in the morning, we wake at 6. i lay disguised as a comforter until near 8am, when Ayako has finished preparing for her job. when her grandmother's tapping is heard to be definitively behind the blue curtain hanging over the short doorway between the foyer and the kitchen, i pad out of the house quickly holding my shoes. i take the oedo line to yamanote line, reverse commuting in last night's clothes.
we can talk only with difficulty. i say and do weird things. she smokes slender menthols nearly-incessantly and drinks a ton of canned cafe lattes. why are we spending nearly every night and weekend together?
I suppose I was an easy target; living alone in a foreign country. A younger friend recently asked me how he could meet more ladies. I told him we prepare ourselves for people to meet us. I hadn't given much thought to "meeting someone to be with all the time" but also, heck, I don't have a schedule and I don't have a lot of friends.
Ayako is a remarkably strong empath. She absorbs, echoes and amplifies feelings. When I get a wicked gleam in my eye and start dancing around her car, her eyes echo that gleam, and she laughs, and wiggles in her own way. We have fun together, and she puts up with my faltering attempts to understand and speak with her. She doesn't let my dictionary come between us.
Yesterday was a low point. We cavorted in the quiet calligraphy museum in Uguisudani. Her car was towed. That didn't seem to bug her much. We went out for Japanese pancakes and ate alone in the restaurant, quite happy. Then we walked about waiting hours for a Japanese friend with a better driving record to bail out her car. Waiting in a cafe, we were joined in the next booth over by four men, two younger men in suits, two older men, one in a suit one in a sweatsuit. The younger men gave her long hard stares, and I caught her looking intimidated and afraid. I turned and saw them staring hard at me too so I waved at them, as I am want to do when people seem to have some sort of reaction. I turned back to our conversation before the wave could develop into much more. They continued to give her bad looks. In hushed tones we conferred, deciding they were Yakuza; talking loud and hard about a lot of numbers, staying quite long, coming and going in various permutations with other men waiting outside, the cafe staff attending to them promptly.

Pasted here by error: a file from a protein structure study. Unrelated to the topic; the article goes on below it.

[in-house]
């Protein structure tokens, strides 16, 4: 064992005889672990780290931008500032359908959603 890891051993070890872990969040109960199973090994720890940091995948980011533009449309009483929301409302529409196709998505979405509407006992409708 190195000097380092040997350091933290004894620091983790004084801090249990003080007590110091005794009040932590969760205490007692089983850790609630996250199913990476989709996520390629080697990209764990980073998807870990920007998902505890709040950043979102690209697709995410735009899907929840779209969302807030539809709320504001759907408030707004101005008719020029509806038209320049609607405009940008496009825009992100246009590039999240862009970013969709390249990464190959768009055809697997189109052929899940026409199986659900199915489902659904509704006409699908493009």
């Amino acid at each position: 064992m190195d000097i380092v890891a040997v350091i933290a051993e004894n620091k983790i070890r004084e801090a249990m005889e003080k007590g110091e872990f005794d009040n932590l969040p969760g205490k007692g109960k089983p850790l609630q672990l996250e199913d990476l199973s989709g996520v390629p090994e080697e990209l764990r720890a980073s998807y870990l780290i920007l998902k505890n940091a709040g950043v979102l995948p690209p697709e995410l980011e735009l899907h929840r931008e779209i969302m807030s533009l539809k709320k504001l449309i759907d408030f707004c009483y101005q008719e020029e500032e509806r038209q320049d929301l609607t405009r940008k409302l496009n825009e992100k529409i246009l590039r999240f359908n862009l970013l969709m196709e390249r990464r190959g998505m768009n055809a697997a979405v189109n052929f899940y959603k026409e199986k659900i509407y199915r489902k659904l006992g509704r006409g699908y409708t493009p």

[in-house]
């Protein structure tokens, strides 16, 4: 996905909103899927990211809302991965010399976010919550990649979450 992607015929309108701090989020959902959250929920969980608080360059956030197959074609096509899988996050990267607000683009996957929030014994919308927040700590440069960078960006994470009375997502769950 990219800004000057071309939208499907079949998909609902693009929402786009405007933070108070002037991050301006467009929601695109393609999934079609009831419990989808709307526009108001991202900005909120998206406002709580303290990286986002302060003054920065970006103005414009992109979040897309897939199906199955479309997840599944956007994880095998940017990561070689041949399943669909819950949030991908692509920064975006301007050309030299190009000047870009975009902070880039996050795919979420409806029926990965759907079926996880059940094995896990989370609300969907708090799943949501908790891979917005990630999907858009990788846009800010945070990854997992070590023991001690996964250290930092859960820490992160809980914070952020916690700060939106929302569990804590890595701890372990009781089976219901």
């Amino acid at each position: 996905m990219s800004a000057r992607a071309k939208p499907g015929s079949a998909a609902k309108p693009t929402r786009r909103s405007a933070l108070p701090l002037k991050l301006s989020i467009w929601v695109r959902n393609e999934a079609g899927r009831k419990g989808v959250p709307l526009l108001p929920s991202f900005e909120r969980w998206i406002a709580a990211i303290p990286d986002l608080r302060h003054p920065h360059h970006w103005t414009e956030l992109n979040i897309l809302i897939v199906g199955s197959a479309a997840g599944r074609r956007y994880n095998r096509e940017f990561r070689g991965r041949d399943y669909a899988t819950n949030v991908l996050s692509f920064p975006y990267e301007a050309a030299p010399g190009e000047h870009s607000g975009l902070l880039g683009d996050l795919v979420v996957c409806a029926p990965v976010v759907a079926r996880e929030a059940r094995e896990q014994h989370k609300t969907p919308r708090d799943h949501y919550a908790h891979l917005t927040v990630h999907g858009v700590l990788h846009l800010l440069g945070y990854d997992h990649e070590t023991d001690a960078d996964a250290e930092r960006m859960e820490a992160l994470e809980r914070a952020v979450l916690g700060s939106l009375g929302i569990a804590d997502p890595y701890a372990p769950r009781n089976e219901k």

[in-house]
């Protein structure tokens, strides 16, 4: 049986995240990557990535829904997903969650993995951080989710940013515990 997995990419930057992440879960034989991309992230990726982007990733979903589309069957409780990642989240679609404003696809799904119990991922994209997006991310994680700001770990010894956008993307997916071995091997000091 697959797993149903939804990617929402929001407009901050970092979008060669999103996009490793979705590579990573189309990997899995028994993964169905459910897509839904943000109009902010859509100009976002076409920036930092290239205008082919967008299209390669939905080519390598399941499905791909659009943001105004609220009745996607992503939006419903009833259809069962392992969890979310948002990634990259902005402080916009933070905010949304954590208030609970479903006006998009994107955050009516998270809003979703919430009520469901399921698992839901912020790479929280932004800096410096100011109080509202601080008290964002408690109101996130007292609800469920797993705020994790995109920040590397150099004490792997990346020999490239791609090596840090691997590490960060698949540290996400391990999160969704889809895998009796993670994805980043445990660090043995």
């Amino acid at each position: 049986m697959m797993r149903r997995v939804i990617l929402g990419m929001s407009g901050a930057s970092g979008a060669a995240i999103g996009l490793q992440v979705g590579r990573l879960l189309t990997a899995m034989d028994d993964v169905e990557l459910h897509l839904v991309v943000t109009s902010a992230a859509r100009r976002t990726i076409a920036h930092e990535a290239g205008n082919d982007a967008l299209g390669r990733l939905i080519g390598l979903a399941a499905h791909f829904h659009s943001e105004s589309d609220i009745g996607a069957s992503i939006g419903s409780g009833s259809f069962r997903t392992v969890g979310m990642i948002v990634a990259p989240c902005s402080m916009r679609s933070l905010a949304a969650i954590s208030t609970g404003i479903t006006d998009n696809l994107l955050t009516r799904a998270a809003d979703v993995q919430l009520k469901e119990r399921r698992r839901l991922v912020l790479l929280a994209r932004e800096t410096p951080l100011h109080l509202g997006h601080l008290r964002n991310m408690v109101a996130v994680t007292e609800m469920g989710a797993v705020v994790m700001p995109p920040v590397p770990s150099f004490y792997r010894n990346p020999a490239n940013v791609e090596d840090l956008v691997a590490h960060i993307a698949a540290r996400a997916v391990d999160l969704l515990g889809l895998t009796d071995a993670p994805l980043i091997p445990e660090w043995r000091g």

I came to Japan figuring that I would have a chance to be a non-threatening observer on most of life here, including the criminal underworld. I don't represent much money or threat to them, I figured, so I could walk alongside them in parks, or eat with them at restaurants. Maybe chat a bit. Last night Ayako reminded me that they are closely allied with the "Uyoku" party, which I should have remembered from Speed Tribes. Theirs is a riling alliance of patriotism and thuggery it seems. Foreigners are a scapegoat. She looked up the word for "deceive" - she explained that these folks believe that foreigners trick Japanese people. I certainly enjoy dancing about and acting a trickster; I never considered it as any sort of national or cultural threat.
My eyes popped out of my head and into my lap, rolling onto the floor of the small cafe.
Thick cigarette smoke filled the room down past my elbows. Breathing short and shallow, I felt the ambient safety and comfort I'd counted on here leak out of my fingers, as my bones iced over with a fear that I was going to get myself pounded. Again.
Trapped in the small cafe, Yakuza on my left, cigarette smokers all around me, breathing in smoke and feeling stressed out, revisiting all my cavalier contact with the Japanese criminal underworld, I began to feel really alone. And Ayako began to have this deeply pained look in her eyes.
After a while they left; she looked up "‚Ü‚¦‚Þ‚«," positive attitude. We got her car back and passed out at my place.
Foreigner's Phone: The Internet in My Pocket
My first report on the wireless world of Tokyo; how I came to have a camera/computer phone and what it's done for my human relationships.
And I just discovered a web site that I built in 1995? 1994? The Maze. My how things age online. Age and shrink!